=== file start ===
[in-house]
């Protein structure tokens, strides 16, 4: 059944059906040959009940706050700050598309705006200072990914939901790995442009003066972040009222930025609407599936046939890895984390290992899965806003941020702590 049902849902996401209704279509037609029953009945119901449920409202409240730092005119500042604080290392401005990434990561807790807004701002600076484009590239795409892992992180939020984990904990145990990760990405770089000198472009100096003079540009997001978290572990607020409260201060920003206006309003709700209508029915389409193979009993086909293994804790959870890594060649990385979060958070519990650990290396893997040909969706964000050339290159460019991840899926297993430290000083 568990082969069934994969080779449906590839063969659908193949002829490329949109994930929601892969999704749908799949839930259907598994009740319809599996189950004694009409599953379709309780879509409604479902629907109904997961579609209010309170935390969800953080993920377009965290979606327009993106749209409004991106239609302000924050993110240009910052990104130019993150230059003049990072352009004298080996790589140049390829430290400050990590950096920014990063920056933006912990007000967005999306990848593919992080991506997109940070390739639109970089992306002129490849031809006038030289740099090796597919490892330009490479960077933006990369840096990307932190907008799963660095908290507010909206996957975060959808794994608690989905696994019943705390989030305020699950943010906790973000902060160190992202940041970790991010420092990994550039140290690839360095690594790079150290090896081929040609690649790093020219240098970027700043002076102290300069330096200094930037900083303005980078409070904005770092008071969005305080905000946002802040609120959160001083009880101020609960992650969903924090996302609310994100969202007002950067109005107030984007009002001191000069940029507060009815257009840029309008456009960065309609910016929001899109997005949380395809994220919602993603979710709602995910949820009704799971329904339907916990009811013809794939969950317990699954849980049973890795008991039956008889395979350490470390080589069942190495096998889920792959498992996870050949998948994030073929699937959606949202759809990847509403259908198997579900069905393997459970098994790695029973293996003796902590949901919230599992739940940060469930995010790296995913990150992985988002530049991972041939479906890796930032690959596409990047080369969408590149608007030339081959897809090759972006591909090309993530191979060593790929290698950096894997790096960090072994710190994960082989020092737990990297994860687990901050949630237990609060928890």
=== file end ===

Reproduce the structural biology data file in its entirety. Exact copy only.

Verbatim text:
[in-house]
């Protein structure tokens, strides 16, 4: 059944059906040959009940706050700050598309705006200072990914939901790995442009003066972040009222930025609407599936046939890895984390290992899965806003941020702590 049902849902996401209704279509037609029953009945119901449920409202409240730092005119500042604080290392401005990434990561807790807004701002600076484009590239795409892992992180939020984990904990145990990760990405770089000198472009100096003079540009997001978290572990607020409260201060920003206006309003709700209508029915389409193979009993086909293994804790959870890594060649990385979060958070519990650990290396893997040909969706964000050339290159460019991840899926297993430290000083 568990082969069934994969080779449906590839063969659908193949002829490329949109994930929601892969999704749908799949839930259907598994009740319809599996189950004694009409599953379709309780879509409604479902629907109904997961579609209010309170935390969800953080993920377009965290979606327009993106749209409004991106239609302000924050993110240009910052990104130019993150230059003049990072352009004298080996790589140049390829430290400050990590950096920014990063920056933006912990007000967005999306990848593919992080991506997109940070390739639109970089992306002129490849031809006038030289740099090796597919490892330009490479960077933006990369840096990307932190907008799963660095908290507010909206996957975060959808794994608690989905696994019943705390989030305020699950943010906790973000902060160190992202940041970790991010420092990994550039140290690839360095690594790079150290090896081929040609690649790093020219240098970027700043002076102290300069330096200094930037900083303005980078409070904005770092008071969005305080905000946002802040609120959160001083009880101020609960992650969903924090996302609310994100969202007002950067109005107030984007009002001191000069940029507060009815257009840029309008456009960065309609910016929001899109997005949380395809994220919602993603979710709602995910949820009704799971329904339907916990009811013809794939969950317990699954849980049973890795008991039956008889395979350490470390080589069942190495096998889920792959498992996870050949998948994030073929699937959606949202759809990847509403259908198997579900069905393997459970098994790695029973293996003796902590949901919230599992739940940060469930995010790296995913990150992985988002530049991972041939479906890796930032690959596409990047080369969408590149608007030339081959897809090759972006591909090309993530191979060593790929290698950096894997790096960090072994710190994960082989020092737990990297994860687990901050949630237990609060928890």